Remember the first time you noticed that fine print in your favorite novel was starting to look a little fuzzy? Or maybe you were speeding down the interstate, looking for your exit, and realized you couldn’t read the signs from as far away as you used to be able to. Many people don’t keep 20/20 vision forever and have to get glasses or contacts to help them see.
Then there was the first visit to the eyedoctor. He made you sit in front of that machine (you were sure it looked like a torture instrument used by some evil dictator) and look into it. Suddenly, air puffed into your eyes, and you jerked back at the unpleasant feeling. What was this guy doing to you?
Then he’d sit you in front of another machine that shone a blindingly bright light into your eyes. Wait—hadn’t people always told you not to stare at bright lights? And here was an eye doctor, this expert on eyes and how to take the finest care of them, shining this beam straight into your eyes. He told you to look one way, then the other, checking out every part of your eyes to see if everything was in working order.
And don’t forget the eye charts. A random assortment of letters, progressively getting smaller the further down the page the lines were. You’d read the top few lines with ease, then begin squinting to make out letters as you looked lower and lower. Was that a B or a D?
Finally, just when you had given up all hope on impressing this guy in the white lab coat, he told you the words you’d been dreading. “You’re going to need to start wearing glasses.”
But once you got your pair of glasses, you put it on, and realized how clear the world actually looked. You could see the text on road signs clearly from a distance. You could see tiny branches protruding at the tops of trees!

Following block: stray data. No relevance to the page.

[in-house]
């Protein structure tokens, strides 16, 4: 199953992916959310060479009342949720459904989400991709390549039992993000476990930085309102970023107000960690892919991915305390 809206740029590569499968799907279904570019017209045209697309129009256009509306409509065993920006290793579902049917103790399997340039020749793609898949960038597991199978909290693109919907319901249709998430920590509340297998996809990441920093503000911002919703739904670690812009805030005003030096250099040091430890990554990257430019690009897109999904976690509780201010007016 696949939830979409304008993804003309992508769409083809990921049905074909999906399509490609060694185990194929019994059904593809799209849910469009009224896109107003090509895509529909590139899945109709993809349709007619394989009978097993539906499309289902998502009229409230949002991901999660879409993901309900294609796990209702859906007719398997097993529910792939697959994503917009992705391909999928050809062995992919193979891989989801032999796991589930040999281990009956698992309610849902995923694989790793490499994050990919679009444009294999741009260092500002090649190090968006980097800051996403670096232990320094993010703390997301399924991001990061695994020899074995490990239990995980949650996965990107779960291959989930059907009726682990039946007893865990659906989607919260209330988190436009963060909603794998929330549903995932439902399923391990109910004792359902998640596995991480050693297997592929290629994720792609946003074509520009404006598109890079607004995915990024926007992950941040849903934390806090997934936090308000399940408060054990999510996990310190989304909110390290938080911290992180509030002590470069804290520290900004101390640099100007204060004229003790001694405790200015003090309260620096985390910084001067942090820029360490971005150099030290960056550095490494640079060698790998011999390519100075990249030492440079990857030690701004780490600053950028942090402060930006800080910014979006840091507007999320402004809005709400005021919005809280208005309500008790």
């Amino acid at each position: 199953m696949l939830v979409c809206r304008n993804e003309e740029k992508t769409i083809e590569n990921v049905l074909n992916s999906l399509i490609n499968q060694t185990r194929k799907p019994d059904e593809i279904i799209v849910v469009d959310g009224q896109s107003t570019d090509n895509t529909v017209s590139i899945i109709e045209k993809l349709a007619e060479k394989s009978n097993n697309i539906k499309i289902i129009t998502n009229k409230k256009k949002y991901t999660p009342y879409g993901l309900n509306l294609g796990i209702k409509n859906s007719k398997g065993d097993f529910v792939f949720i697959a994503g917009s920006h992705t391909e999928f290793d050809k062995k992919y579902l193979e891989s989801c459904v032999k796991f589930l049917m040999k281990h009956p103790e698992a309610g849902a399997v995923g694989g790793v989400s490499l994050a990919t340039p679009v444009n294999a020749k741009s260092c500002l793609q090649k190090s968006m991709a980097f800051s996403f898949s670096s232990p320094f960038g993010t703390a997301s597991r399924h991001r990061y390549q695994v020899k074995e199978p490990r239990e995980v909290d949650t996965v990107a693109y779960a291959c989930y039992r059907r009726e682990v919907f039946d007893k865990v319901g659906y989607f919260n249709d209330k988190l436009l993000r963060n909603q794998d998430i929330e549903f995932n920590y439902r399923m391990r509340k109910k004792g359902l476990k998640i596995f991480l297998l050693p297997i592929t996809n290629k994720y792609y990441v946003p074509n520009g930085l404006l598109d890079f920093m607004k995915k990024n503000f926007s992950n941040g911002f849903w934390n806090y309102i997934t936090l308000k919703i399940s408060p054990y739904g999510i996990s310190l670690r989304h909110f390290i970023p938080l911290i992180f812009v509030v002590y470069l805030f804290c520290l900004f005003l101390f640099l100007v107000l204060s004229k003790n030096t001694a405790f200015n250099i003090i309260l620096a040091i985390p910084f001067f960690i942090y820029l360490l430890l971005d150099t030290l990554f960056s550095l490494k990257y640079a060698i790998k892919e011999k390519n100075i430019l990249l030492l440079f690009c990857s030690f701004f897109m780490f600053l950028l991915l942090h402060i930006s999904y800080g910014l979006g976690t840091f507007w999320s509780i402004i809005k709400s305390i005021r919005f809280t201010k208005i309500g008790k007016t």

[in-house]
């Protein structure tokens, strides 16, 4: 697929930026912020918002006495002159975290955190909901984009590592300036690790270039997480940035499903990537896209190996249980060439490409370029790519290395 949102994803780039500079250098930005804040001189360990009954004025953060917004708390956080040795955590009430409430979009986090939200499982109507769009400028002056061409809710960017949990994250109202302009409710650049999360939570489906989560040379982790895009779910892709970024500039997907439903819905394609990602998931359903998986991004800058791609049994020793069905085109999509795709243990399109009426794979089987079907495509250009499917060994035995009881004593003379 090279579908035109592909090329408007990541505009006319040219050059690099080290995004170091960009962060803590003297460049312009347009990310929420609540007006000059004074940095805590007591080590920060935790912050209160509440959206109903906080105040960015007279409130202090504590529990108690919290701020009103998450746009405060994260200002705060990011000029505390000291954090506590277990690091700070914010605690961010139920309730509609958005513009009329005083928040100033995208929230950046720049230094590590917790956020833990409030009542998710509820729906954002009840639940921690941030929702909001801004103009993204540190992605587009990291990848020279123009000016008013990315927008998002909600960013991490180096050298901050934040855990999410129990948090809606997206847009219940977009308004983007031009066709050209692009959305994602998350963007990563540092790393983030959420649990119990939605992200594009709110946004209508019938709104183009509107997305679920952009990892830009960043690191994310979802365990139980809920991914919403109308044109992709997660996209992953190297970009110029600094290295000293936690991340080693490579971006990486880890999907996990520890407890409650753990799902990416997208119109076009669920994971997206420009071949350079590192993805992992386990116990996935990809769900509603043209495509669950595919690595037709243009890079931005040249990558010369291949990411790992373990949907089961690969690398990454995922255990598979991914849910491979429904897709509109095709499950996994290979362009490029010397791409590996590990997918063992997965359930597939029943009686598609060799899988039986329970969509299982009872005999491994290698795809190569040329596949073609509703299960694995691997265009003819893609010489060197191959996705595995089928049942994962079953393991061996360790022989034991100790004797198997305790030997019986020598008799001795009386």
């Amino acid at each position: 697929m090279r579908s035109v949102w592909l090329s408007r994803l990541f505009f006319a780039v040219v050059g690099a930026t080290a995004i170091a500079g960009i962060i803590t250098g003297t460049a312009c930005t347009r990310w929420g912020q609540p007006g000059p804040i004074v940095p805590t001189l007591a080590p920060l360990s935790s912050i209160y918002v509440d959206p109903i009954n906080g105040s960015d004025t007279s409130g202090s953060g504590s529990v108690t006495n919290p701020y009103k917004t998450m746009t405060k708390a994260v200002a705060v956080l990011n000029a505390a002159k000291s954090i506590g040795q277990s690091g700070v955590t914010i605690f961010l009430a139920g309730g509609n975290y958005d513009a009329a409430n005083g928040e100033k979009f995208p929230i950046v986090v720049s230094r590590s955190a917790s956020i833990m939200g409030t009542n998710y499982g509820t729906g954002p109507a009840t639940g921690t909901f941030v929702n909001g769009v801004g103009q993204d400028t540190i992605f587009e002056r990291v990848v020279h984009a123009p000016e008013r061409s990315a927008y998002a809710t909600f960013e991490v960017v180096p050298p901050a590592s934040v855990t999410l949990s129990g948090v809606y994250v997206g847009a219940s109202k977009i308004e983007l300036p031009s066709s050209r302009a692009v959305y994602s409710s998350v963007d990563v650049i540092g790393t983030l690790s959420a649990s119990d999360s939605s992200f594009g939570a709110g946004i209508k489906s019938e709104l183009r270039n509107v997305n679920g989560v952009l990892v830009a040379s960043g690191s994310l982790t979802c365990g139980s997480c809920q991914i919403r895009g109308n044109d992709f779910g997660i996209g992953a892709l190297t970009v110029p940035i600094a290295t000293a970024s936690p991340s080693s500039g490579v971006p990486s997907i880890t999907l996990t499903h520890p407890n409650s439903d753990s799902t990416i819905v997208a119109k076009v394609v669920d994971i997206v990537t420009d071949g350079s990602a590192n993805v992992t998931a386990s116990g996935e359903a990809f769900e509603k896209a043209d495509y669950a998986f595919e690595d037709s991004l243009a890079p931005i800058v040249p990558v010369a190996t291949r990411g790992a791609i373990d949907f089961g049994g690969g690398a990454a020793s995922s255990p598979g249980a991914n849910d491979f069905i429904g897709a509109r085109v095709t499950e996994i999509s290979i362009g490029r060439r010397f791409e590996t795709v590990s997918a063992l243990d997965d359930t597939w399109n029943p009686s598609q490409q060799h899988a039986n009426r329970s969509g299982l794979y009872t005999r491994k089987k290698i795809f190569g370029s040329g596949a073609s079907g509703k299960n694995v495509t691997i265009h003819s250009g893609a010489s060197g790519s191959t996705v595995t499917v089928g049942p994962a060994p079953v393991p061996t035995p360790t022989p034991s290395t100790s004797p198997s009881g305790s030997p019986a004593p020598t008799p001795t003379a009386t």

So the optometrist assessed your eye problems, but then a lens manufacturer makes the lens to your prescription to fit in the glasses frame you chose. After the lens is ground, it must be completely clean and free from particles, so a thorough cleaning process is in order. Optical manufacturers such as Carl Zeiss Vision use custom wire baskets to hold lenses as they are dipped into special chemicals made to clean them to be spotless for sale to the customer.
Next time you look through a brand-new pair of glasses, you can thank the care of the process of precision optical manufacturing by companies such as this. But you can also thank another company—Three M Tool, which makes the stainless steel baskets used for cleaning these lenses.
Three M Tool customizes its baskets to the specific needs of clients, which include all kinds of manufacturing industries. They offer a variety of materials and finishes and mesh sizes for whatever purpose a company needs a basket for.